Scottish cattle numbers fall to lowest point since 1950s

Scottish cattle numbers have fallen to the lowest level in sixty years
Scottish cattle numbers have fallen to the lowest level in sixty years

New Scottish government statistics show that the total number of cattle in Scotland is now at the lowest point since the 1950s.

The Scottish government’s Chief Statistician has released the results from the June 2019 Agricultural Census.

Agriculture in 2019 generally recovered from the difficulties experienced due to the poor weather in 2018.

The survey does, however, show that the total number of cattle in the country has significantly fallen to the lowest level in six decades, dropping by 2 percent, or 27,600.

Despite the reduction, the number of dairy cattle remained fairly constant over the past year.

Poor weather and higher costs are factors as to why Scotland's number of cattle continues to decrease.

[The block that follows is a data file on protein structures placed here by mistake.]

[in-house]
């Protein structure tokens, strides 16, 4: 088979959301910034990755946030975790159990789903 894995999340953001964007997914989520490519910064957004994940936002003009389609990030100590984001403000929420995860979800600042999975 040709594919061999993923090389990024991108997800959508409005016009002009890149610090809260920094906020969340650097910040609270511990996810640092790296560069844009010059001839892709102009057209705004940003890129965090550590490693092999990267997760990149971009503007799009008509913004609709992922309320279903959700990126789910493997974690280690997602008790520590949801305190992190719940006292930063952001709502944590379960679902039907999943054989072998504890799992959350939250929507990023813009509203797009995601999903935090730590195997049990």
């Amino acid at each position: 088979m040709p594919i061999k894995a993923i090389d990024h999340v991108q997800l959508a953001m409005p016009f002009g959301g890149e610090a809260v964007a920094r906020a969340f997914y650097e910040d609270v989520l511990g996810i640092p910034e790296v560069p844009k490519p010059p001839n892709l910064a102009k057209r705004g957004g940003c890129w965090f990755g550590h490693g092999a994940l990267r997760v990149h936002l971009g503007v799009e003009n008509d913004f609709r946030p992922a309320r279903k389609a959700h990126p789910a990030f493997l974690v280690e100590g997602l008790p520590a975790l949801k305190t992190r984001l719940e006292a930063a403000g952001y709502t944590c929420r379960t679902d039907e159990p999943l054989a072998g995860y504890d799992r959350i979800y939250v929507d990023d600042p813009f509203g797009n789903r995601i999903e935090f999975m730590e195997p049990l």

Talking about the issue earlier this year, the Scottish Association of Meat Wholesalers (SAMW) says there is a need for 'real money' to be invested by government to revive cattle numbers to past levels.

It said the sector has been on a downward production spiral for the last 10 years.

Elsewhere, the census highlights a recovery in sheep numbers. The total sheep count rose by 1 percent, or 82,700 with lamb numbers rising by 4 percent.

The number of breeding ewes remained fairly steady, rising by less than one per cent.

Arable statistics

Better winter planting conditions helped the area of cereals grown to recover over the past year.

The data showed total area of cereals increased by 10,600 hectares to 437,000 hectares.

Barley, which is Scotland’s biggest crop, rose by 1 percent and it was a similar picture for wheat which increased by 8 percent.

The increase in area was due to a recovery in the area of winter planted crops.

In addition to these statistics, the number of people estimated to be working in agriculture has increased slightly by approximately 1 percent to 67,100.

The area of rented agricultural land has remained relatively constant over the past year.

There were approximately 6,200 farms in Scotland with rented land, with approximately 10,000 rented crofts.

Agriculture continues to dominate the Scottish landscape. In 2019 there was a total of 51,300 agricultural holdings in Scotland.